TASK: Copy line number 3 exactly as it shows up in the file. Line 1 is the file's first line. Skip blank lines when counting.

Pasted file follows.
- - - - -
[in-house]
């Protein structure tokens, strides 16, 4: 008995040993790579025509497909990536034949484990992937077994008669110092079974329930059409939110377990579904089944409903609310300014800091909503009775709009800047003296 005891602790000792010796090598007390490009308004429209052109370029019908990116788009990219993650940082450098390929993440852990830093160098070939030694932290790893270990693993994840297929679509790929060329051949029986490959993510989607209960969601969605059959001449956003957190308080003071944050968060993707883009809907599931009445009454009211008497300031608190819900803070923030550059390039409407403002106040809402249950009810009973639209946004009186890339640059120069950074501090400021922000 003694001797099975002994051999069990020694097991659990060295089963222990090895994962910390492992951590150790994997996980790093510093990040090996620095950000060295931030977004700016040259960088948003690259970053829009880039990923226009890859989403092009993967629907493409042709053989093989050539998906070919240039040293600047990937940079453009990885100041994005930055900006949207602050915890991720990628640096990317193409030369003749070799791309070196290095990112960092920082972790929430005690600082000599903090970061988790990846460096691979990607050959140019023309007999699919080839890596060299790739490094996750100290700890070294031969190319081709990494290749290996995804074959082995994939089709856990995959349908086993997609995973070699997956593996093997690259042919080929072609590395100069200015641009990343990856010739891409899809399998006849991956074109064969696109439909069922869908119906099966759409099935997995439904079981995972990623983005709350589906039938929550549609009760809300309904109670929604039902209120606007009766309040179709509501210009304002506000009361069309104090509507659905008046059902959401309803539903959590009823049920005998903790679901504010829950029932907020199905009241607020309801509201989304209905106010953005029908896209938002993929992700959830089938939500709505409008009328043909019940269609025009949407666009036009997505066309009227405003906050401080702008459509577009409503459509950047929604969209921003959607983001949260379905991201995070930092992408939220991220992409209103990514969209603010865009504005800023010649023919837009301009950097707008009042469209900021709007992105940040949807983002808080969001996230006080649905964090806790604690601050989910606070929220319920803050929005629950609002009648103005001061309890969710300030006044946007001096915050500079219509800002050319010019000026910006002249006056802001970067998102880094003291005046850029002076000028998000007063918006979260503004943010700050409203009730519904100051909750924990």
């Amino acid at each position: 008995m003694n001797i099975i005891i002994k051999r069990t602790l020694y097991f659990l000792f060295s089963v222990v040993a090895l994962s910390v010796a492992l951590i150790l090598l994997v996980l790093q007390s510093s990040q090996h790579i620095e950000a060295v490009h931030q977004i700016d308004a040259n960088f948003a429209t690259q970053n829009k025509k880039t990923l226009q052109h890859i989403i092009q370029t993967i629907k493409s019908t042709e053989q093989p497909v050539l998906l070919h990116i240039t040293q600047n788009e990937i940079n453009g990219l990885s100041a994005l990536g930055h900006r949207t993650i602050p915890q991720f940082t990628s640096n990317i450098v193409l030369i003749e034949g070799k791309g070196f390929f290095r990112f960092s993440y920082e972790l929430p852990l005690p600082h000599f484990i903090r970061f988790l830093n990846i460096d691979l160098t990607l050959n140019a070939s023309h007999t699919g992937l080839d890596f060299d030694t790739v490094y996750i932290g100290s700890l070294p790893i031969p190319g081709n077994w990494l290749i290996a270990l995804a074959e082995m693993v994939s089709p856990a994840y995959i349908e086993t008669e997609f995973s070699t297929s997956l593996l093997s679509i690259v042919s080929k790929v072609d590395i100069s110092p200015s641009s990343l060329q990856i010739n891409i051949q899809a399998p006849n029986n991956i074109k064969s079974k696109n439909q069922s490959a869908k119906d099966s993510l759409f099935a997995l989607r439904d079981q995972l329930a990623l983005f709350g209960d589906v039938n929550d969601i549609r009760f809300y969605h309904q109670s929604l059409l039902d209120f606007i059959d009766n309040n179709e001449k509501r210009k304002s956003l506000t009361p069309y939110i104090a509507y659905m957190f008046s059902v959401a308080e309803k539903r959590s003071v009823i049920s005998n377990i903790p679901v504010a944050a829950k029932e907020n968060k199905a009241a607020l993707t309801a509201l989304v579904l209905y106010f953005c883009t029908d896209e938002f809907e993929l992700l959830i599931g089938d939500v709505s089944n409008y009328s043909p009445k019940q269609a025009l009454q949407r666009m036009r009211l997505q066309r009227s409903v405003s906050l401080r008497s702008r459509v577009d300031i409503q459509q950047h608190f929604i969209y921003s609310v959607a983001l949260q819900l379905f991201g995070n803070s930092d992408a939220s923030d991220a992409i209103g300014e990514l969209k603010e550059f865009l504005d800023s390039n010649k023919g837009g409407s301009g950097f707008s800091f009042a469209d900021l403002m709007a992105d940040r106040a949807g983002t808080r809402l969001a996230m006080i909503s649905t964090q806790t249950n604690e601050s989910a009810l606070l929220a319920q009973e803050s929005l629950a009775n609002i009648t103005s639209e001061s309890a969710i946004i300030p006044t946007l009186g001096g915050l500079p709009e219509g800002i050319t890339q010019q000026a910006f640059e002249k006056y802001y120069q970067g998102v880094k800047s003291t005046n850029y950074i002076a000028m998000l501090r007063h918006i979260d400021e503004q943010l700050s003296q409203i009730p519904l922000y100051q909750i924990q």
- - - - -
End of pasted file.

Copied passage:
């Amino acid at each position: 008995m003694n001797i099975i005891i002994k051999r069990t602790l020694y097991f659990l000792f060295s089963v222990v040993a090895l994962s910390v010796a492992l951590i150790l090598l994997v996980l790093q007390s510093s990040q090996h790579i620095e950000a060295v490009h931030q977004i700016d308004a040259n960088f948003a429209t690259q970053n829009k025509k880039t990923l226009q052109h890859i989403i092009q370029t993967i629907k493409s019908t042709e053989q093989p497909v050539l998906l070919h990116i240039t040293q600047n788009e990937i940079n453009g990219l990885s100041a994005l990536g930055h900006r949207t993650i602050p915890q991720f940082t990628s640096n990317i450098v193409l030369i003749e034949g070799k791309g070196f390929f290095r990112f960092s993440y920082e972790l929430p852990l005690p600082h000599f484990i903090r970061f988790l830093n990846i460096d691979l160098t990607l050959n140019a070939s023309h007999t699919g992937l080839d890596f060299d030694t790739v490094y996750i932290g100290s700890l070294p790893i031969p190319g081709n077994w990494l290749i290996a270990l995804a074959e082995m693993v994939s089709p856990a994840y995959i349908e086993t008669e997609f995973s070699t297929s997956l593996l093997s679509i690259v042919s080929k790929v072609d590395i100069s110092p200015s641009s990343l060329q990856i010739n891409i051949q899809a399998p006849n029986n991956i074109k064969s079974k696109n439909q069922s490959a869908k119906d099966s993510l759409f099935a997995l989607r439904d079981q995972l329930a990623l983005f709350g209960d589906v039938n929550d969601i549609r009760f809300y969605h309904q109670s929604l059409l039902d209120f606007i059959d009766n309040n179709e001449k509501r210009k304002s956003l506000t009361p069309y939110i104090a509507y659905m957190f008046s059902v959401a308080e309803k539903r959590s003071v009823i049920s005998n377990i903790p679901v504010a944050a829950k029932e907020n968060k199905a009241a607020l993707t309801a509201l989304v579904l209905y106010f953005c883009t029908d896209e938002f809907e993929l992700l959830i599931g089938d939500v709505s089944n409008y009328s043909p009445k019940q269609a025009l009454q949407r666009m036009r009211l997505q066309r009227s409903v405003s906050l401080r008497s702008r459509v577009d300031i409503q459509q950047h608190f929604i969209y921003s609310v959607a983001l949260q819900l379905f991201g995070n803070s930092d992408a939220s923030d991220a992409i209103g300014e990514l969209k603010e550059f865009l504005d800023s390039n010649k023919g837009g409407s301009g950097f707008s800091f009042a469209d900021l403002m709007a992105d940040r106040a949807g983002t808080r809402l969001a996230m006080i909503s649905t964090q806790t249950n604690e601050s989910a009810l606070l929220a319920q009973e803050s929005l629950a009775n609002i009648t103005s639209e001061s309890a969710i946004i300030p006044t946007l009186g001096g915050l500079p709009e219509g800002i050319t890339q010019q000026a910006f640059e002249k006056y802001y120069q970067g998102v880094k800047s003291t005046n850029y950074i002076a000028m998000l501090r007063h918006i979260d400021e503004q943010l700050s003296q409203i009730p519904l922000y100051q909750i924990q």